How to Solve Problems: It’s All About Perspective


One of the great things about Buddhism is its ability to transform anything, and everything, into the path of awakening. In Buddhism, we try to solve all our problems in life by treating them as opportunities to develop spiritual qualities in us that otherwise wouldn’t be cultivated. Often when we have a problem confronting us – that is all we can see – the problem. It’s a dark, ugly tunnel that seems to go on forever and we can’t see any exit out.  This can quickly lead to feelings of frustration, anger, hopelessness, and despondency. But what might look like a disaster to us, from another perspective, could actually be something quite fortunate. In fact, how every situation is perceived is simply a matter of opinion. If everyone else can look at the same situation and view it as something different, then perhaps we can too.

Maybe getting sick isn’t a disaster but a fantastic opportunity for us to slow down and find some balance in our lives. Perhaps losing our job is the shove we need to really find our true calling and follow what we’re really passionate about. Maybe our friend back-stabbing us is the wakeup call that we need to find better friends.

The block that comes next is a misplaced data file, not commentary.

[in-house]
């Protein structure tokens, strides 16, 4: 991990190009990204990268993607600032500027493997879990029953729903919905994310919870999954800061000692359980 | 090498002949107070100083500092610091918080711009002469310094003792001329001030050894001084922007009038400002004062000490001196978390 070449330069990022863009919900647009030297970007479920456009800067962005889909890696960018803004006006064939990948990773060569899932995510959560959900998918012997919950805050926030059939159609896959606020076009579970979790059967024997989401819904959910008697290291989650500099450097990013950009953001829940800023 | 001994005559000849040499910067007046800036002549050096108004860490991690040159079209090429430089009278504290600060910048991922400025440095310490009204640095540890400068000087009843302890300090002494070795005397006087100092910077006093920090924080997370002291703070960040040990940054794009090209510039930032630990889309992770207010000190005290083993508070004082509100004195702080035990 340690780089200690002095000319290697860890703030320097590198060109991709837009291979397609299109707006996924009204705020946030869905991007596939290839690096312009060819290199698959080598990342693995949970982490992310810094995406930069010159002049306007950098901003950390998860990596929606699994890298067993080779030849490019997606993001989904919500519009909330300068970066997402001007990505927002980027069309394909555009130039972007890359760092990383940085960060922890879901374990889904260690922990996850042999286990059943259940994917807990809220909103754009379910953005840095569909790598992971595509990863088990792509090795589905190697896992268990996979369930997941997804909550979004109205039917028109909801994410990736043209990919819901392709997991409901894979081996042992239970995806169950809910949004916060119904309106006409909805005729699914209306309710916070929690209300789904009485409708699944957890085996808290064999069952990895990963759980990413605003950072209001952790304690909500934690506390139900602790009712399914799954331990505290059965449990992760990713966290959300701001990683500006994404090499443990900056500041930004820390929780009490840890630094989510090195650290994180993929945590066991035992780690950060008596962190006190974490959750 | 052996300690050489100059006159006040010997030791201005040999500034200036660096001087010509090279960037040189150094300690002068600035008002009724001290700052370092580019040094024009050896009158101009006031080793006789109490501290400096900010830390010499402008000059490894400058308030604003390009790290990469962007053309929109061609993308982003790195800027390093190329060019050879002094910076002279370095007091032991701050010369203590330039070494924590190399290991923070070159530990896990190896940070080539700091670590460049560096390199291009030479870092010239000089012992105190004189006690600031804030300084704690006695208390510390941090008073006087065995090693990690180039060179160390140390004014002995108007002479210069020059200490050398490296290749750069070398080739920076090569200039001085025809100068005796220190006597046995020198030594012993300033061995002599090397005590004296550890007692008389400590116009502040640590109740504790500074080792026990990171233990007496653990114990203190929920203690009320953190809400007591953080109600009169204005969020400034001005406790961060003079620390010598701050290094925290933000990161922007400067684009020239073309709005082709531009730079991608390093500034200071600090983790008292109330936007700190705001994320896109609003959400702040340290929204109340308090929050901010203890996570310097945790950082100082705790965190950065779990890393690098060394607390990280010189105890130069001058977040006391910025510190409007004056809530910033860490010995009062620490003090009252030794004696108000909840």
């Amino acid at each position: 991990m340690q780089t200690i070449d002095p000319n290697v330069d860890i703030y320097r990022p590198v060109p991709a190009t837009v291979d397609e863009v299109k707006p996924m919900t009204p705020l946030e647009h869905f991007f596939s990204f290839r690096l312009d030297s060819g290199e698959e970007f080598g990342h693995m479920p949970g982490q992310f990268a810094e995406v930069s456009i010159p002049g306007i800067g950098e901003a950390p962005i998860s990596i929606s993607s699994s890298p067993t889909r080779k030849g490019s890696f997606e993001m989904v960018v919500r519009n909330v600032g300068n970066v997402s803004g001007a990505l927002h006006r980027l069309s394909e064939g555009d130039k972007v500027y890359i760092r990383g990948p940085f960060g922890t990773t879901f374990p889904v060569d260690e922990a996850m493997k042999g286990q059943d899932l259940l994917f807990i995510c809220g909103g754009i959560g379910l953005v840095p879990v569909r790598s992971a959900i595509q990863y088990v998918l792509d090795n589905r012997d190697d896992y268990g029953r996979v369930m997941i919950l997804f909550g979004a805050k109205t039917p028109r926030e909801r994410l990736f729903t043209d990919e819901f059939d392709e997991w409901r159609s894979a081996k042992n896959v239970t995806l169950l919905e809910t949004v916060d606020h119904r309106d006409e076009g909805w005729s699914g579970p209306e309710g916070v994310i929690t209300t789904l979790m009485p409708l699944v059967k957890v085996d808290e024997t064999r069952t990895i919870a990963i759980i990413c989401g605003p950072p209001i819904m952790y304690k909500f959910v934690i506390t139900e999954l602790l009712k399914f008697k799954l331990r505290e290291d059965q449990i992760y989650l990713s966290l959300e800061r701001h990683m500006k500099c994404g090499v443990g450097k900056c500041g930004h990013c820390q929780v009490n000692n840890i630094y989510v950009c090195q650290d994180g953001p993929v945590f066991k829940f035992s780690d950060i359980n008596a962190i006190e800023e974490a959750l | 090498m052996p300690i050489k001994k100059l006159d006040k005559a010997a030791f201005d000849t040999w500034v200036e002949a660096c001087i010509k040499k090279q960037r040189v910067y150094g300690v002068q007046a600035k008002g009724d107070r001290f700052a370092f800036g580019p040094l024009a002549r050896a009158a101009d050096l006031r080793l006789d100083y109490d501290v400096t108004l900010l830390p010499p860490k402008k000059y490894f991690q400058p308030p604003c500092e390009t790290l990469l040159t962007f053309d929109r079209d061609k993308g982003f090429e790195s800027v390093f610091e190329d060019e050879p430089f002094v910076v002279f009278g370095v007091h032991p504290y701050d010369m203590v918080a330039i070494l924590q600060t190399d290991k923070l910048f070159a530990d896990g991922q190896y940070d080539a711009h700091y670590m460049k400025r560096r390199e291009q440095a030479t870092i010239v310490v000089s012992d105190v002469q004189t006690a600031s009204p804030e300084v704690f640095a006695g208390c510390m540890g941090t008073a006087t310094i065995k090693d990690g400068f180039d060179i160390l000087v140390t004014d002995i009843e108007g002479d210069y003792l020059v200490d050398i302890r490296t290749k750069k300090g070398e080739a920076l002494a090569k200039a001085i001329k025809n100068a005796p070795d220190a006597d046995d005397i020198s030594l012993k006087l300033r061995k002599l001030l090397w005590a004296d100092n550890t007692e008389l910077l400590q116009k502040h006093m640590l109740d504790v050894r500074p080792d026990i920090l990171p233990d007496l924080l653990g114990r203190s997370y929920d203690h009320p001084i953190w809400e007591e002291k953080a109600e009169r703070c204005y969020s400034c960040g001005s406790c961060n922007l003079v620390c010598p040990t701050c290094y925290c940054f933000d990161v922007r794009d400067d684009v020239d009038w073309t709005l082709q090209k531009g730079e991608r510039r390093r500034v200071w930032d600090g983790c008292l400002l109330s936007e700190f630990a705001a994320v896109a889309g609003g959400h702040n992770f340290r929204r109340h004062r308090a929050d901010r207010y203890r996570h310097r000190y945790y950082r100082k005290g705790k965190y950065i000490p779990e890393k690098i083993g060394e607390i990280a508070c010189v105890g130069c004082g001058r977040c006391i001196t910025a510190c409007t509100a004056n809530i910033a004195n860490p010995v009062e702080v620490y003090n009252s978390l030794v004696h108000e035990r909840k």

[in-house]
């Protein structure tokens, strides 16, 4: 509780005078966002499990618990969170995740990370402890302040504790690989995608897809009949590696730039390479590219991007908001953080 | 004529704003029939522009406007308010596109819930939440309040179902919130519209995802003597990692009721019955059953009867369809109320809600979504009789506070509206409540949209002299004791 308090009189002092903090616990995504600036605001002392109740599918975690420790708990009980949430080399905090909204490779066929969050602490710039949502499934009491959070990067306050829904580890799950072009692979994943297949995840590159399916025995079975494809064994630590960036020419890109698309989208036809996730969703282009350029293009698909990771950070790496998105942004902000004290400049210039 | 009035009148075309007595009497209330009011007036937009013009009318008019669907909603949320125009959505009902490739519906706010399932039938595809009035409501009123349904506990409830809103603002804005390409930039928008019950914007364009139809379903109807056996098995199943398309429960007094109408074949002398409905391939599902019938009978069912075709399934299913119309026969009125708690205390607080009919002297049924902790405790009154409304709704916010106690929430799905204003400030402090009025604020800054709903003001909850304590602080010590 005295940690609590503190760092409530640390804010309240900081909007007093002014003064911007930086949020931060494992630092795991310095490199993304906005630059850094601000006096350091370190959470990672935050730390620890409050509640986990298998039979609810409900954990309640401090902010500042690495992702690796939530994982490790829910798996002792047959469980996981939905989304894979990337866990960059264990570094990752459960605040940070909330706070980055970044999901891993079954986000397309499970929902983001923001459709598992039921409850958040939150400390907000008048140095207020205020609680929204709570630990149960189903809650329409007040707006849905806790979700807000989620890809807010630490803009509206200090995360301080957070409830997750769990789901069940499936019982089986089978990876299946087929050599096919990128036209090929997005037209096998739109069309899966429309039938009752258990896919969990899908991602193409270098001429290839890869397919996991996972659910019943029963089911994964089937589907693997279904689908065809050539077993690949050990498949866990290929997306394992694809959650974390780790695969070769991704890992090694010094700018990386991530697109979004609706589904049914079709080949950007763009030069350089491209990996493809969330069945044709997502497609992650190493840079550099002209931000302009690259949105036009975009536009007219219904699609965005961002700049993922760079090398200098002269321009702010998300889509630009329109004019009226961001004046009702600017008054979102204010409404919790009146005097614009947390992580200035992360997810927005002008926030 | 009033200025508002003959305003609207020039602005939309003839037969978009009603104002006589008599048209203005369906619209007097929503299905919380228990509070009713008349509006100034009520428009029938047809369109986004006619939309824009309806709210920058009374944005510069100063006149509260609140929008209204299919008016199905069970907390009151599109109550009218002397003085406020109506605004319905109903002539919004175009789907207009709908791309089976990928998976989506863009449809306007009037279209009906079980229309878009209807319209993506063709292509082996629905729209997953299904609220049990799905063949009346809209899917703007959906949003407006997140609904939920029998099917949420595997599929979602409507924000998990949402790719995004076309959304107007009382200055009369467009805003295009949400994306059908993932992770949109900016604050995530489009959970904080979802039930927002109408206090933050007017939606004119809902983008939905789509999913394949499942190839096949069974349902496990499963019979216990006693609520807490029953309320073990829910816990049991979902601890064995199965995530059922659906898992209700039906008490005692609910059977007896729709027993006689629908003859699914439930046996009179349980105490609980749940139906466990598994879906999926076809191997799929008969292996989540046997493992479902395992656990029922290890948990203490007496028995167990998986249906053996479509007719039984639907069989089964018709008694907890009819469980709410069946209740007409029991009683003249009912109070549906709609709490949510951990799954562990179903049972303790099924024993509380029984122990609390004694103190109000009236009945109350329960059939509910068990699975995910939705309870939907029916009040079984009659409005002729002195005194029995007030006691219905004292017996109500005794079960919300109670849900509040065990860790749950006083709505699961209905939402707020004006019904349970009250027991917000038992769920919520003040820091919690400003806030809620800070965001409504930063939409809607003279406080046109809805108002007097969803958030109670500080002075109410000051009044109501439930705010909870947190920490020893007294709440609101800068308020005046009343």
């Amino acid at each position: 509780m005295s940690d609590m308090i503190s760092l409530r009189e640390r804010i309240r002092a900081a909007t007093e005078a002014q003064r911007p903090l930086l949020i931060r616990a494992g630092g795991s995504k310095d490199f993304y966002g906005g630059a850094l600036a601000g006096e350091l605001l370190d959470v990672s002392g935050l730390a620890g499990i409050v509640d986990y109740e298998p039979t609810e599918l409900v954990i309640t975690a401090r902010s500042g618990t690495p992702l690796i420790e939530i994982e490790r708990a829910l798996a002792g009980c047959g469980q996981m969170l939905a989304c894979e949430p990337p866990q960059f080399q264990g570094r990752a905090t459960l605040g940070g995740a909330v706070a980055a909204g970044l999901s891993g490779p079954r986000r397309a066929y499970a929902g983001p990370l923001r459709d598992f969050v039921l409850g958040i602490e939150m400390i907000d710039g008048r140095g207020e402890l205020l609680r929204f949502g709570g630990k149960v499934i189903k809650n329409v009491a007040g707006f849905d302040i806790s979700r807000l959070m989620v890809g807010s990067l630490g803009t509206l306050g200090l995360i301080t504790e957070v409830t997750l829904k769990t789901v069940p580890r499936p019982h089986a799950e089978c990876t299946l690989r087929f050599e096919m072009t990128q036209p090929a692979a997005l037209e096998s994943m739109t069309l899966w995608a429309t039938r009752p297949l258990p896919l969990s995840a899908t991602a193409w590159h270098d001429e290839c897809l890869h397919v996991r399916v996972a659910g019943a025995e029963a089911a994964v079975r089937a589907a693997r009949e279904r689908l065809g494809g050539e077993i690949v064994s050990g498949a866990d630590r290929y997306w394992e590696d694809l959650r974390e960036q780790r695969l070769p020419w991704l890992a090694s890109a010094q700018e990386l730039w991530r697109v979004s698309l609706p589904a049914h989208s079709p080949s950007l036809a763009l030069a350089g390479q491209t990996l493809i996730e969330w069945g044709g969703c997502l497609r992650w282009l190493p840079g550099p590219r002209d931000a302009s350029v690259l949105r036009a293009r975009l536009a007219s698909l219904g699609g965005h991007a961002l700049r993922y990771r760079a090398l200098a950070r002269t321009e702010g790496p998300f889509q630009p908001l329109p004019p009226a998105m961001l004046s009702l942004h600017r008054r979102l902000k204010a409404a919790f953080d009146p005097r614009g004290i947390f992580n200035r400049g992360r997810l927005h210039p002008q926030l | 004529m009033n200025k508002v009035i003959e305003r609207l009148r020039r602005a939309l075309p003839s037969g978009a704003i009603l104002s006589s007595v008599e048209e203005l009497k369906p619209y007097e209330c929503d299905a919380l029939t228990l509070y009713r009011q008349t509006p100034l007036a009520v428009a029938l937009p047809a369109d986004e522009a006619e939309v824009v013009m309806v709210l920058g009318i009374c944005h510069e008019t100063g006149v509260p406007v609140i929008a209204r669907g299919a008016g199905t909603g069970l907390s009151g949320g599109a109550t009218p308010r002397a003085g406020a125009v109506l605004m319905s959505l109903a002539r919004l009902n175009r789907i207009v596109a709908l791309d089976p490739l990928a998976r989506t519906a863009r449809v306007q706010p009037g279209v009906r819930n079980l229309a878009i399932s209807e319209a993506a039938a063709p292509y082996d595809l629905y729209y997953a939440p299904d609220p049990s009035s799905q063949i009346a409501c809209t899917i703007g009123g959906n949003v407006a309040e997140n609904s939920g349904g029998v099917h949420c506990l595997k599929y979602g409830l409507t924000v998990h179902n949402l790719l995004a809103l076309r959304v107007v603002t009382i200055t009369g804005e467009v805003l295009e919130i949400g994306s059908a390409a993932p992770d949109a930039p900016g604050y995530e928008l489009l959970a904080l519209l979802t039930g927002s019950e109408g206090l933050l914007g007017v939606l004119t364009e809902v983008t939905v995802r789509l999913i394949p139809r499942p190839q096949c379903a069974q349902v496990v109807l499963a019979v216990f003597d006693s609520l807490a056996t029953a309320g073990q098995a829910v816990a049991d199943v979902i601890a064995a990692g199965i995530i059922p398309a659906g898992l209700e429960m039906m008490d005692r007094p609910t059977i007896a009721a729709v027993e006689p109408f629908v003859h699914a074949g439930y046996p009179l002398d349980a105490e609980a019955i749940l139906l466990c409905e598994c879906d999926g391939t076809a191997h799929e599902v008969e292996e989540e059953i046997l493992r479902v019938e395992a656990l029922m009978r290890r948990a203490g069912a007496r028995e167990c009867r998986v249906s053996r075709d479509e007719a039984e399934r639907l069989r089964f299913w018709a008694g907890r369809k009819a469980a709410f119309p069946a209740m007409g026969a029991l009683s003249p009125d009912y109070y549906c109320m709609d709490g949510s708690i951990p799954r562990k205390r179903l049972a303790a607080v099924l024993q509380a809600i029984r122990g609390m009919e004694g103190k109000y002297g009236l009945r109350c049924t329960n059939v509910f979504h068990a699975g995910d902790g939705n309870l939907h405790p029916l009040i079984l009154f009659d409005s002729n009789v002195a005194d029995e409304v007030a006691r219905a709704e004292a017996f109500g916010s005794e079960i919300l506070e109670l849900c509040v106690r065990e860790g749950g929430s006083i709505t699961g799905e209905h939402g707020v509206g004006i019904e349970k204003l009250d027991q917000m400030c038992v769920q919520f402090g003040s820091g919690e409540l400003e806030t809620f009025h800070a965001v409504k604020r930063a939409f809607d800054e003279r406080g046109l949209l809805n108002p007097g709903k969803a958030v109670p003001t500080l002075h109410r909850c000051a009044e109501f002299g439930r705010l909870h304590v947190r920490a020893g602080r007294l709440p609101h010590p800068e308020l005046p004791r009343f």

The important thing is to recognise that there is nothing that happens in our lives that is inherently bad. There is always a golden nugget to be found in every situation. If a friend or family member is sick, it might seem like the end of the world to us. We feel helpless and their suffering places an extreme emotional toll on our hearts. But in this time of crisis there is an amazing flower that is allowed to grow, and that’s the blossoming of our generosity, love and compassion. Spiritual qualities often need an external trigger for them to be cultivated. And there’s nothing better than using our own difficulties in our lives as ingredients for cultivating these spiritual qualities.

Enlightenment doesn’t just happen. It requires us to constantly let go, purify our mind and create positive karma. By letting go of habitual views we can transform the narrow perspective in which we currently perceive our everyday problems. Just because something doesn’t feel nice, and doesn’t make us happy – doesn’t mean the situation is bad. It’s just a question of whether we can tweak our perspective to see if there is something beneficial that can come out of this situation. When a problem arises, we tend to habitually focus on the negative and unhappiness it brings, but it might help to practice the wise and wonderful advice of Ajahn Chah to repeat the words, “Not sure, not sure, not sure” in every situation we find ourselves in. We don’t know what is around the corner. We don’t know what others are thinking about us. Perhaps they’re just writing us an email to apologise now. We don’t know how things are going to unfold from here. Often our second-guessing about the future just paramounts our present anxiety and depression, and we really can’t say for certain what the future will bring.